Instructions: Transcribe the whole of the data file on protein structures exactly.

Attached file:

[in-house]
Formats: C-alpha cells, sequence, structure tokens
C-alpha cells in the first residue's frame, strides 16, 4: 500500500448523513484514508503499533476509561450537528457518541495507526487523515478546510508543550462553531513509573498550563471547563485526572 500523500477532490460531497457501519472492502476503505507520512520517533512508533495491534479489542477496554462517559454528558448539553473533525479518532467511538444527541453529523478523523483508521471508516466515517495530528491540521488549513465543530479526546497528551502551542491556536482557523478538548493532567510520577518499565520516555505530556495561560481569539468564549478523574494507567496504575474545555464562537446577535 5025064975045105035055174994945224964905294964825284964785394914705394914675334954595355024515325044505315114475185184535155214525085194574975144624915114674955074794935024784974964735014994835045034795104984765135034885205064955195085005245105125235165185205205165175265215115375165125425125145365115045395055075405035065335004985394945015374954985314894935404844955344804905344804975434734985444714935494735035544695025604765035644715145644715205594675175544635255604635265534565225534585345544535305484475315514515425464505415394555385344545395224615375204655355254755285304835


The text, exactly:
[in-house]
Formats: C-alpha cells, sequence, structure tokens
C-alpha cells in the first residue's frame, strides 16, 4: 500500500448523513484514508503499533476509561450537528457518541495507526487523515478546510508543550462553531513509573498550563471547563485526572 500523500477532490460531497457501519472492502476503505507520512520517533512508533495491534479489542477496554462517559454528558448539553473533525479518532467511538444527541453529523478523523483508521471508516466515517495530528491540521488549513465543530479526546497528551502551542491556536482557523478538548493532567510520577518499565520516555505530556495561560481569539468564549478523574494507567496504575474545555464562537446577535 5025064975045105035055174994945224964905294964825284964785394914705394914675334954595355024515325044505315114475185184535155214525085194574975144624915114674955074794935024784974964735014994835045034795104984765135034885205064955195085005245105125235165185205205165175265215115375165125425125145365115045395055075405035065335004985394945015374954985314894935404844955344804905344804975434734985444714935494735035544695025604765035644715145644715205594675175544635255604635265534565225534585345544535305484475315514515425464505415394555385344545395224615375204655355254755285304835